Welcome stalker

16 yrs of existence / Professional Human Being / Sings covers of songs, mostly Miley Cyrus' sublime records: www.soundcloud.com/revamarcelo / Writes stories and poetry inspired by the phenomenal Stephen King and Anton Chekhov / PHL Runner's Association member since '13 / Mass Communication Student at St. Scholastica's College-Manila / BOOKWORMS CLUB.

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Navin E. (on trying to understand what I mean to you)

(Source: wordswritteninsilence)

What am I to you?

Who am I to you?

There are days when you don’t have to say “I love you.” I know this. I feel this in the way your body moves over me and the way you lean in and wrap your arms around me; not wanting to let go, but without ever saying so.

Then there are days on end when your physical presence is with me, but your mind is elsewhere. Perhaps, your heart is too, but I would never know. We share silences and we share them often. However, like you, I do not always understand the silences.

What am I to you?

Who am I to you?

Will you ever share yourself completely with me, as you expect from me? Or shall we be lost to the silences, I do not understand?

The Type
by Sarah Kay (via skinniehippie)

Being loved is not the same thing as loving. When you fall in love, it is discovering the ocean after years of puddle jumping. It is realizing you have hands. It is reaching for the tightrope when the crowds have all gone home.

the 197, matt healy (via i-m-not-a-people-person)

But on this shirt
I found your smell
And I just sat there for ages
Contemplating what to do with myself

When Race Becomes Real: Black and White Writers Confront Their Personal Histories, by Robert Jensen

(via gynocraticgrrl)

(Source: exgynocraticgrrl)

I once attended a symposium on journalistic ethics where the keynote speaker, a well-known journalist, talked about journalists’ special role in society as guardians of democracy. Because of this, he said, journalists are sometimes allowed to do certain things that other citizens are not, such as intrude into people’s private lives. This is much like doctors who are allowed to cut into people or soldiers who are allowed to kill, he explained.

Then he offered another analogy: it’s like police who “have the right to beat people.” I sat in the audience, momentarily stunned. I nudged a friend next to me. Had he actually said that police have a right to beat people? Yes, she said, I had heard it right.

I looked around at an almost completely white and generally middle-class audience in the auditorium of the private college where the symposium was being held. No one seemed too upset by what he had said.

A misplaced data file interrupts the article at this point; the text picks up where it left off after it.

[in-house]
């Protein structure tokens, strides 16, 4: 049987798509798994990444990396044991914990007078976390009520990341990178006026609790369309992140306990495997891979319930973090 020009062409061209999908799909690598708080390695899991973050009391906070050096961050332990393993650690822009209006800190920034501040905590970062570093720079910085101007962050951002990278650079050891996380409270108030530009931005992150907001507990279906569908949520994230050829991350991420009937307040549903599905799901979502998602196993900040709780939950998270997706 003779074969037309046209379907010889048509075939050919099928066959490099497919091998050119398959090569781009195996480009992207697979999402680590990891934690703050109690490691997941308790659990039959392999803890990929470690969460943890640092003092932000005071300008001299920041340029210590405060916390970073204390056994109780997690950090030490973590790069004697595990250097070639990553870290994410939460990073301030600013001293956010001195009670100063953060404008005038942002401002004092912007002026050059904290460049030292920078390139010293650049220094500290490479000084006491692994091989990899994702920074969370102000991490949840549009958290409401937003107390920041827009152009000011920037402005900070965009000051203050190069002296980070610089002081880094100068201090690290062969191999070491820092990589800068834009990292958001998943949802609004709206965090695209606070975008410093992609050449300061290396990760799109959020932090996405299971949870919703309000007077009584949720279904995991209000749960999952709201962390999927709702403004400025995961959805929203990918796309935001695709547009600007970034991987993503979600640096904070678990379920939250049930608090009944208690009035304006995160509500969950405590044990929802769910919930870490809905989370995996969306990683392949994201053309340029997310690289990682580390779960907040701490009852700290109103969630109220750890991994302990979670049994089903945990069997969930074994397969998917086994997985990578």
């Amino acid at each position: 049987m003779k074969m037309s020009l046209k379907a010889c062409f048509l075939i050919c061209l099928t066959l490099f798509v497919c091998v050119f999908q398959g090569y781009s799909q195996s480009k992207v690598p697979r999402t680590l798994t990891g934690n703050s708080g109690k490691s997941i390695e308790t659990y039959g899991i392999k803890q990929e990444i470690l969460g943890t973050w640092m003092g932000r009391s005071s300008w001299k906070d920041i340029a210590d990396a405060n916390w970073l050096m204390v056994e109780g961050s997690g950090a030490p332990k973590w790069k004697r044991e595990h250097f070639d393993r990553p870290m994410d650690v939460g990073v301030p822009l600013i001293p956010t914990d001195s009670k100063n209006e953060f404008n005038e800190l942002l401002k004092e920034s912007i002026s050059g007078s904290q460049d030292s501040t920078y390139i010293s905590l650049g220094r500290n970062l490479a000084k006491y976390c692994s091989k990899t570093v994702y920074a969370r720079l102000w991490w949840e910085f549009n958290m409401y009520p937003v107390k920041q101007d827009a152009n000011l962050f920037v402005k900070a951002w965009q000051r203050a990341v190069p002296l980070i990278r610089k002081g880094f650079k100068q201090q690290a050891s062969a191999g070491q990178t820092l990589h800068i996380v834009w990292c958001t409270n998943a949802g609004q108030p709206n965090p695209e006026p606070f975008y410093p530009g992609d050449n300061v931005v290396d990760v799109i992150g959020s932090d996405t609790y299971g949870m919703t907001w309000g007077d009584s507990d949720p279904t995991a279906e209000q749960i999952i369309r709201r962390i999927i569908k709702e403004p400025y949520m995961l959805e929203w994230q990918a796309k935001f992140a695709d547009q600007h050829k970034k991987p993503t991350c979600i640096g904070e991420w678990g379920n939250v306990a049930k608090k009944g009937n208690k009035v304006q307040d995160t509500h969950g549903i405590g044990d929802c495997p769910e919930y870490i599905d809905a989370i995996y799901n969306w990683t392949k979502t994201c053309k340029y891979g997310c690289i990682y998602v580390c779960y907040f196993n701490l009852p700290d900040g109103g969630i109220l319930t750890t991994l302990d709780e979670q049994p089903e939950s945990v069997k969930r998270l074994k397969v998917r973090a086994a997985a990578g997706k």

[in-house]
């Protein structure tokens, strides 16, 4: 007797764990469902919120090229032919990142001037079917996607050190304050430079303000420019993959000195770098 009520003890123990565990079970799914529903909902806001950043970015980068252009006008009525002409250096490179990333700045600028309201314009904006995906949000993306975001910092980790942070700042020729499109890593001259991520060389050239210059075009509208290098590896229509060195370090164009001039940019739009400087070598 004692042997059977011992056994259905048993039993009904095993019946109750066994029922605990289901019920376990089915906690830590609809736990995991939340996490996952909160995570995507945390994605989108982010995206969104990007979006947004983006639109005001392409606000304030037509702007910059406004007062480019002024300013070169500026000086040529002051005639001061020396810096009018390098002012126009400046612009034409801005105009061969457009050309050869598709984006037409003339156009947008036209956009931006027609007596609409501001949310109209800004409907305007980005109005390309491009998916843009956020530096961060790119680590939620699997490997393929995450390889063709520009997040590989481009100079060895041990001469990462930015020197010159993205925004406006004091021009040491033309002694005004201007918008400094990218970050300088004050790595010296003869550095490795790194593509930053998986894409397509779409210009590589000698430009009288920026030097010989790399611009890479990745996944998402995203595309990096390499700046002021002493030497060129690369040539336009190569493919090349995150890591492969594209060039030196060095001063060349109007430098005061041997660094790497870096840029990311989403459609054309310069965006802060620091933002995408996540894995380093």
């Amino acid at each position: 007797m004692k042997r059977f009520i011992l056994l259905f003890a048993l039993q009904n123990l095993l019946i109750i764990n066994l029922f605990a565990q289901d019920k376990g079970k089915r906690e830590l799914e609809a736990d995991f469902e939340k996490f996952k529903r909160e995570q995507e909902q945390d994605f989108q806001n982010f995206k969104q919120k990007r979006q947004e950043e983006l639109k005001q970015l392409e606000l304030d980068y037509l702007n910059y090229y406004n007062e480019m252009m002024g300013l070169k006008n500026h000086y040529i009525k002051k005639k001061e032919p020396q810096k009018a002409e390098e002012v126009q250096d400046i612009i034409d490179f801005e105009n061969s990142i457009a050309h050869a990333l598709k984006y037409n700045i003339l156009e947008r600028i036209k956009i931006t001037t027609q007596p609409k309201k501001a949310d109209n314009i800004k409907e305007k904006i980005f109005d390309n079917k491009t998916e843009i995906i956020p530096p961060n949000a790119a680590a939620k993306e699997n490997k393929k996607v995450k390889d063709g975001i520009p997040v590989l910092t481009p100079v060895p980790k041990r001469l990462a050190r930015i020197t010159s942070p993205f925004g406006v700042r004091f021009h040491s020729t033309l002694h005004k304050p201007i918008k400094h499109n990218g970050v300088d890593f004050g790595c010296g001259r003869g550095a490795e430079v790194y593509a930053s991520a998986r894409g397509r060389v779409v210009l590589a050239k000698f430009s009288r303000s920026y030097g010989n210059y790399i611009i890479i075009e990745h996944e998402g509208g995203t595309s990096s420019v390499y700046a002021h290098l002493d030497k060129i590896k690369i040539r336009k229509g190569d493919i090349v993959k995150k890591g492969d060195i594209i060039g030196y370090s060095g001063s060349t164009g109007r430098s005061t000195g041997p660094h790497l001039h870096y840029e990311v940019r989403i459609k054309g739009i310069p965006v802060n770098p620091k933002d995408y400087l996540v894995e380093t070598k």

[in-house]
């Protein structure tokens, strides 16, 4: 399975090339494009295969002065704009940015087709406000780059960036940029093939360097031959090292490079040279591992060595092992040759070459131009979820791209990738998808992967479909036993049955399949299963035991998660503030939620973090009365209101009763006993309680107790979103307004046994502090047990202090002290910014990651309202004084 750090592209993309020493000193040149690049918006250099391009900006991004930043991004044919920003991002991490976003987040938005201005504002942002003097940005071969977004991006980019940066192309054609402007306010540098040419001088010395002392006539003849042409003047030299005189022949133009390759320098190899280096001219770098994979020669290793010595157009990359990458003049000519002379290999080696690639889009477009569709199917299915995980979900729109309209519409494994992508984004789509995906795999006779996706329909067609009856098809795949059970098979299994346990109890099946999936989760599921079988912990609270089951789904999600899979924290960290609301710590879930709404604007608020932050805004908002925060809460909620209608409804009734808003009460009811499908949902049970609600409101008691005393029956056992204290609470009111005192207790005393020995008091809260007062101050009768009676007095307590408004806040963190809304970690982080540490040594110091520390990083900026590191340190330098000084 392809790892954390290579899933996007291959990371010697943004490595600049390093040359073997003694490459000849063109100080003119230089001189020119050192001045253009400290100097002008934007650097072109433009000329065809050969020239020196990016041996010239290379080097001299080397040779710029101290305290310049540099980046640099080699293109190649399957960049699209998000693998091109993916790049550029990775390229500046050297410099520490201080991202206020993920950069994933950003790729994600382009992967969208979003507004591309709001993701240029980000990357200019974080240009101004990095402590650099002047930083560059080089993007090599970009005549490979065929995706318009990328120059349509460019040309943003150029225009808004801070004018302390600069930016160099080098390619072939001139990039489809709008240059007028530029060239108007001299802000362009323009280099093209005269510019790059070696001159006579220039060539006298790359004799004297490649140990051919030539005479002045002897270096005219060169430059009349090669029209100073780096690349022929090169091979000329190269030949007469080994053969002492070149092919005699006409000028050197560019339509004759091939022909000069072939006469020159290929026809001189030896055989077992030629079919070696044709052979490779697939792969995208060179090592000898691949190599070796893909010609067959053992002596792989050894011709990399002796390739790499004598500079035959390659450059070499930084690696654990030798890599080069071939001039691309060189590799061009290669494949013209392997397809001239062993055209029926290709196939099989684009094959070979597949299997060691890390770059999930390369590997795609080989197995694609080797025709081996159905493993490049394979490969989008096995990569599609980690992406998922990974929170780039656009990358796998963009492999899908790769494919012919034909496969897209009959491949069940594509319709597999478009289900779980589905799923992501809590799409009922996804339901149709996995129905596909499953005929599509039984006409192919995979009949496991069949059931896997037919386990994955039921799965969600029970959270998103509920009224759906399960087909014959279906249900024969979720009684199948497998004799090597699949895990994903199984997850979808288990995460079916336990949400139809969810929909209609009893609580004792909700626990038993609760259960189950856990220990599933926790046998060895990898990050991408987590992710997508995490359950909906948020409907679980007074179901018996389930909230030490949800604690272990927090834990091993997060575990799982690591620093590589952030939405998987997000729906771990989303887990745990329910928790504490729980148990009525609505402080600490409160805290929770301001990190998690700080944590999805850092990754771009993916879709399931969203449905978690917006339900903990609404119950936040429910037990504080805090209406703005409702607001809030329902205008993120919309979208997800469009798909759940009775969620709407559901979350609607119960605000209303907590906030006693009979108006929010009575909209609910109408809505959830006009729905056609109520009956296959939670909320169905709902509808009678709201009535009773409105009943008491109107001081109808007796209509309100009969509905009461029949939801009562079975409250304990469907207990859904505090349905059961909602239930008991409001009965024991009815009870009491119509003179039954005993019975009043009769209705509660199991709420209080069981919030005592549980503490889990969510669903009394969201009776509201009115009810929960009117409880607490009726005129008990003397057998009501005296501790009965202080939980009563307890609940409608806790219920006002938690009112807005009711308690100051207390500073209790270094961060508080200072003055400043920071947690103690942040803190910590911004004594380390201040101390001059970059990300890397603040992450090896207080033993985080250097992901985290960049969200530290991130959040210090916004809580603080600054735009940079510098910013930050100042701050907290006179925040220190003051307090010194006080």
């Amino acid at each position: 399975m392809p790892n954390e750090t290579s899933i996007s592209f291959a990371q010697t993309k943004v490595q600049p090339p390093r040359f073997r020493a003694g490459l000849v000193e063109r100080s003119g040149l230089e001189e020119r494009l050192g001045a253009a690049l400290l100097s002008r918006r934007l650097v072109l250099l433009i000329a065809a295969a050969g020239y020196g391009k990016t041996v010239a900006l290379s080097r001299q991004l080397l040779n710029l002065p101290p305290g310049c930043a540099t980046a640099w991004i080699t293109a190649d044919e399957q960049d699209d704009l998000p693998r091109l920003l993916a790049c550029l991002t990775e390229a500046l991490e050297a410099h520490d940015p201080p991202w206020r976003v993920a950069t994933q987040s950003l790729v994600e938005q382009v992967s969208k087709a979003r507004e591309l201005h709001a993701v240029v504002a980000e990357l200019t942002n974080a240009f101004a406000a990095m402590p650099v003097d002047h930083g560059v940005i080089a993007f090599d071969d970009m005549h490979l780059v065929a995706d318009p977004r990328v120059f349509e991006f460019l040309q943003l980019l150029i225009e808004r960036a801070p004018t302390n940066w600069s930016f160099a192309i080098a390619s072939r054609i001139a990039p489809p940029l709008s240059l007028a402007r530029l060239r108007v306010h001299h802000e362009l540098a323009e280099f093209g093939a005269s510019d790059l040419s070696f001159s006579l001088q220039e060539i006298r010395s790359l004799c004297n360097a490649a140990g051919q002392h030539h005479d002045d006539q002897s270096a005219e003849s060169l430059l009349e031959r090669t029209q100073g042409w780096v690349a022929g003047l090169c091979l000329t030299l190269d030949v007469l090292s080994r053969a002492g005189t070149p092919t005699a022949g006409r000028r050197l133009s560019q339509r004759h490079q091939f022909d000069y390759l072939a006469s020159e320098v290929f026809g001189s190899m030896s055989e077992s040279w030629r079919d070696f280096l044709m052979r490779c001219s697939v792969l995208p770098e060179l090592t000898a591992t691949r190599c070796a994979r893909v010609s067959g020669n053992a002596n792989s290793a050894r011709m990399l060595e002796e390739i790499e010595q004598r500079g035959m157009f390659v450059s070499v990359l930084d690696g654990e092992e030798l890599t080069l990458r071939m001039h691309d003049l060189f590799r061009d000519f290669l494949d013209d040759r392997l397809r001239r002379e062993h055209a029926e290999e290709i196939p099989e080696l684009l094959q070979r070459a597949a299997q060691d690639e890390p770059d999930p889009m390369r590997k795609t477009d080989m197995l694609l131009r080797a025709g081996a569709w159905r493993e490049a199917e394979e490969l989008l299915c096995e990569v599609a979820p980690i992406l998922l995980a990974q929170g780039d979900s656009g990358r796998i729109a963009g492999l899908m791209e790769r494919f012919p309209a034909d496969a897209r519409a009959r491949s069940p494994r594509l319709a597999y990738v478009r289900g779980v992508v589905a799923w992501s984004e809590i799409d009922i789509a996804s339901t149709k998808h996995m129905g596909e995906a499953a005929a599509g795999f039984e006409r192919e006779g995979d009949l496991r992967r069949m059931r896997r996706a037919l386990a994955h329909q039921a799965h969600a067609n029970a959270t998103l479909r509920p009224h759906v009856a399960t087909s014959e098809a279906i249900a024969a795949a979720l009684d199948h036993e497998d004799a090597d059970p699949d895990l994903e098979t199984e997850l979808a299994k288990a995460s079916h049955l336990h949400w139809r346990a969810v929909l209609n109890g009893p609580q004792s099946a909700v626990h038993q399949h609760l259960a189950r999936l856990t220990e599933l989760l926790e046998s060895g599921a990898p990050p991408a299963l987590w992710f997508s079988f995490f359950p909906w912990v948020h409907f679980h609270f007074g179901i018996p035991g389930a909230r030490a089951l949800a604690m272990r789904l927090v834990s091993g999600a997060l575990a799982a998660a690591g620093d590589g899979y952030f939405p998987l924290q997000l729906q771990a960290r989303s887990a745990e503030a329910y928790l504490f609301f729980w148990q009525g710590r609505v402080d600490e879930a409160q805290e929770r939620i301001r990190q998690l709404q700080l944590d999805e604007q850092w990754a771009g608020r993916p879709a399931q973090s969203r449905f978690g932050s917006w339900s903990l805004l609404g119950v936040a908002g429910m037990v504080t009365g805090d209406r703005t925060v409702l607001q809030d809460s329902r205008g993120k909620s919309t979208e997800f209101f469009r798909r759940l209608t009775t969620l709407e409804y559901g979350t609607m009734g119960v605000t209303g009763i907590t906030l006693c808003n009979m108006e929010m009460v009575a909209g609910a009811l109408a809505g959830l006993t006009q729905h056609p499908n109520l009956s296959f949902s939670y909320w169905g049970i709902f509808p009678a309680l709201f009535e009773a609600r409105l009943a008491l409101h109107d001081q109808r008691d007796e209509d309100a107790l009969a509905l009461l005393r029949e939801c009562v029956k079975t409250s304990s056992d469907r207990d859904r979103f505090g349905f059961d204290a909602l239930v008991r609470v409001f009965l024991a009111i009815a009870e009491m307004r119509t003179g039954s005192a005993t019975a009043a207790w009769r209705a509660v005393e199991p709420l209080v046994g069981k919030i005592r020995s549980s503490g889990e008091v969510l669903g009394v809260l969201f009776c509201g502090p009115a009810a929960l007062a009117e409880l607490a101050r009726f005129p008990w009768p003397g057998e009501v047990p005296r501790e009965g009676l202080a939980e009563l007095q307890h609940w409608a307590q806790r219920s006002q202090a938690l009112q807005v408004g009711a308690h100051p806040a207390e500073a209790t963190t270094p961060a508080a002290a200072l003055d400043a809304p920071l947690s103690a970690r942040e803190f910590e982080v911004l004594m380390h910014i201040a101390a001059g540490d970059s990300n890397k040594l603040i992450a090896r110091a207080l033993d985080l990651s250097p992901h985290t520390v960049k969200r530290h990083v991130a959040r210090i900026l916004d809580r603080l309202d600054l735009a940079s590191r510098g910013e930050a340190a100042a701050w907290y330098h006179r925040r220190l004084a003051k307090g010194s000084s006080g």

The speaker went on to say a lot of other reactionary things. Later, during the question period, I went to the microphone, intending to focus on another stupid point he had made.

"But before I get to my question," I said, "I want to say that it seems to me that anyone who can say that police have a right to beat people is presumptively excluded from discussion about ethics of any kind."

The audience squirmed, unsure of how to react. The speaker winced but never responded to my challenge.

Later, during the reception, I talked to a colleague who was unclear what point I was trying to make. Surely, the speaker just misspoke, he said; what the speaker meant to say was that in certain situations, police have a legal right to use force, sometimes even deadly force.

Yes, I understood that, I replied. But my point was that he used the phrase, "the right to beat people.” The language reflects his relationship to power. No one who comes from a class of people subject to being beaten by police would ever think of using such a phrase. Only people who don’t have to worry about being beaten would make the “mistake.” Beyond that, I argued, it’s not implausible that the speaker and lots of other folks like him are glad they live in a world in which police sometimes beat people; it keeps the “dangerous classes” in line.

"Try to imagine if he were black, even a black person with a professional career and a middle-class life," I said. "Think of how different interactions with police are for black people. Do you think he would have said that?"

My colleague shrugged and said I was overreacting to an admittedly careless, but harmless, choice of words on the speaker’s part. The colleague turned, never really understanding what I thought was a simple point, and headed off to talk to someone less contentious.

I was left standing there, full of anger, wanting to scream, and feeling incredibly alone.

I looked around and realized that all around me were people just like me - white, middle-class, educated academics or professional journalists. And I hated them. I don’t just mean that I was frustrated with them. At that moment, I hated them. Not just the speaker, but all of the nice middle-class white folks in the room who were too polite to say anything, to hold the speaker accountable. I even hated the three or four white people who had come up to me after the talk and thanked me for speaking up. I bit my tongue and didn’t ask them the obvious question: Why didn’t you speak up too, instead of leaving my comments to hang in the air, to wither and die without support?

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